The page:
Common Myths About Working with Hypermobility – Part I

by Gwen Miller

Hypermobility is often used as a descriptive term for someone who has greater than “normal” range of motion in some or all of the joints of their body.  Someone who is hypermobile does not necessarily have pain or instability. Hypermobility Syndrome and Joint Hypermobility Syndrome are diagnoses that are now referred to as Hypermobility Spectrum Disorder (HSD). 

Ehlers-Danlos Syndrome is an inherited connective tissue disorder that also has a hypermobile subtype (hEDS). 

The first time I worked with someone who had a hypermobile body, I was awestruck.  The ranges of movement I witnessed in my client seemed magnificently beautiful and fluid … and unattainable for me.  I often joke that if you ever see me do the splits, don’t hesitate, just call the medics because something is definitely wrong.  My innate being had no frame of reference for the ranges of movement I witnessed.

In the “corrective exercise” and personal training world that I came from, the ranges of movement available in a person with a hypermobile body were almost things to be feared.  I, like many other colleagues, fell into the trap of accepting what we were taught about working with people who had larger than “normal” ranges of movement.

Some of the beliefs I was taught, that are still in circulation, include:

  • Hyperextension is bad
  • Stay away from end ranges of movement
  • Don’t stretch
  • Keep the weights/springs/resistance light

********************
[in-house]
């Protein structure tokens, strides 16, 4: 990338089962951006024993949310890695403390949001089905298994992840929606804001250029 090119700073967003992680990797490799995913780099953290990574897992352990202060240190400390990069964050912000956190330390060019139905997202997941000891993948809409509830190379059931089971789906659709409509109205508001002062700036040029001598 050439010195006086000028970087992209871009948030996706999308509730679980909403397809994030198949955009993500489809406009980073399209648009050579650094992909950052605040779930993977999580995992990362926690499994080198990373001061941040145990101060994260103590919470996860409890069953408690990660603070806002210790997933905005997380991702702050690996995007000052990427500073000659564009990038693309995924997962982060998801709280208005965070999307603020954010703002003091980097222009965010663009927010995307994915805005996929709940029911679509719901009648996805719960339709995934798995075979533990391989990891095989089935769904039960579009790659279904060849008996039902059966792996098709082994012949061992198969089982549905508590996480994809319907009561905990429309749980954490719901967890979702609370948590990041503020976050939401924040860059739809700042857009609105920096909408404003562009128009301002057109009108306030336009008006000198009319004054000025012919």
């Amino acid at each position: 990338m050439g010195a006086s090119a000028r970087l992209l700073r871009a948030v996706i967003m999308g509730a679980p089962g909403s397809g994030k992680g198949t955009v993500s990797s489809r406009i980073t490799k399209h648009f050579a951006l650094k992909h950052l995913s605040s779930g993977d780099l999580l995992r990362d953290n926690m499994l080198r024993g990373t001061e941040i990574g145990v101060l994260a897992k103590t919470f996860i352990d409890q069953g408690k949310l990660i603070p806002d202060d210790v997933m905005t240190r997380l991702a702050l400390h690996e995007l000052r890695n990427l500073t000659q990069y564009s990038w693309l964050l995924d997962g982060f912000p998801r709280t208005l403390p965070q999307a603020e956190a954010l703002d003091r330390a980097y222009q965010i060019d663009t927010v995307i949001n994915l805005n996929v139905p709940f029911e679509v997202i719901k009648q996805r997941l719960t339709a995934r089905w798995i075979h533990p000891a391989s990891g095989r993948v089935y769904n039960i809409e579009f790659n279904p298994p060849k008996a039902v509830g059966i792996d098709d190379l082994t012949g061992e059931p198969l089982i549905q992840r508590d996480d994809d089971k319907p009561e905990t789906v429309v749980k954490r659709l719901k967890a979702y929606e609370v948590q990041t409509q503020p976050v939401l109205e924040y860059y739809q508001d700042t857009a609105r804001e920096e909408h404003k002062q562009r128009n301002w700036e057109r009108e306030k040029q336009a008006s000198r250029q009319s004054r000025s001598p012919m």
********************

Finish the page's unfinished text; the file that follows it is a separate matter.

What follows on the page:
Let’s look at these old ways of thinking with new eyes, shall we?

Hyperextension is bad  

What is hyperextension? One definition is that the angle between the bones is greater than normal.  What is normal?  Is everyone going to have the same “normal” range of motion in their joints? Of course not.  So, what is the real issue?  Most joints are in their close-packed position when they are straight. This is when the articular surfaces are in maximal contact and the ligaments are taut, creating a stable unit that is ready for optimal force distribution or load bearing.  To work with the human in front of us, we need to factor in more than just alignment.  We also need to consider the load we are using and the activity the person is participating in.  If someone is doing Footwork supine on the Reformer, their relationship to gravity is different than if they are standing.  Asking a person not to lock out their knees in this situation is different than asking the person to keep their knees slightly bent in Standing Side Splits. Their close-packed position may appear to be hyperextension to us, but it actually may be their more stable position to work from.  Everyone is biomechanically individual, so we need to partner with our clients who have hypermobility and discover what joint positions are best for them.

Stay away from end ranges of movement, a.k.a. “keep ’em in their mid-range” Do you notice the “othering” language in this statement?  I do – and I cringe writing this.  I think it’s important to face our myths and the way we speak to and about people head-on.  I feel like people with hypermobility are yet another population that has been “othered” by the greater fitness industry.  How many populations have been told what the best thing to do is, without being asked what they need?  So many.